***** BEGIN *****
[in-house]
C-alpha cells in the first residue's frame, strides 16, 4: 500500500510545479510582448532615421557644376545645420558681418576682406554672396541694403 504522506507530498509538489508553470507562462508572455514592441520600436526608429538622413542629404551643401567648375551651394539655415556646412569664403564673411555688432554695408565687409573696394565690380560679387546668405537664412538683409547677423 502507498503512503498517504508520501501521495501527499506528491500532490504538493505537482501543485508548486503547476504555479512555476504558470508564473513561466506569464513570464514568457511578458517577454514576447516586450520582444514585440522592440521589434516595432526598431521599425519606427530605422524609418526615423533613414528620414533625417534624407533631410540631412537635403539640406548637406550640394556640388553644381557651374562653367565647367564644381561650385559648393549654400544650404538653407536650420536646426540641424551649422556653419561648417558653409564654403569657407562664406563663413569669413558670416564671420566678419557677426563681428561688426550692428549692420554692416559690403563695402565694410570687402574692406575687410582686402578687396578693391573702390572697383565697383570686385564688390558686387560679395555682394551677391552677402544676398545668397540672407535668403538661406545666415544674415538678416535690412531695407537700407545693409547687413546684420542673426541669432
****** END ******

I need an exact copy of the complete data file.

[in-house]
C-alpha cells in the first residue's frame, strides 16, 4: 500500500510545479510582448532615421557644376545645420558681418576682406554672396541694403 504522506507530498509538489508553470507562462508572455514592441520600436526608429538622413542629404551643401567648375551651394539655415556646412569664403564673411555688432554695408565687409573696394565690380560679387546668405537664412538683409547677423 502507498503512503498517504508520501501521495501527499506528491500532490504538493505537482501543485508548486503547476504555479512555476504558470508564473513561466506569464513570464514568457511578458517577454514576447516586450520582444514585440522592440521589434516595432526598431521599425519606427530605422524609418526615423533613414528620414533625417534624407533631410540631412537635403539640406548637406550640394556640388553644381557651374562653367565647367564644381561650385559648393549654400544650404538653407536650420536646426540641424551649422556653419561648417558653409564654403569657407562664406563663413569669413558670416564671420566678419557677426563681428561688426550692428549692420554692416559690403563695402565694410570687402574692406575687410582686402578687396578693391573702390572697383565697383570686385564688390558686387560679395555682394551677391552677402544676398545668397540672407535668403538661406545666415544674415538678416535690412531695407537700407545693409547687413546684420542673426541669432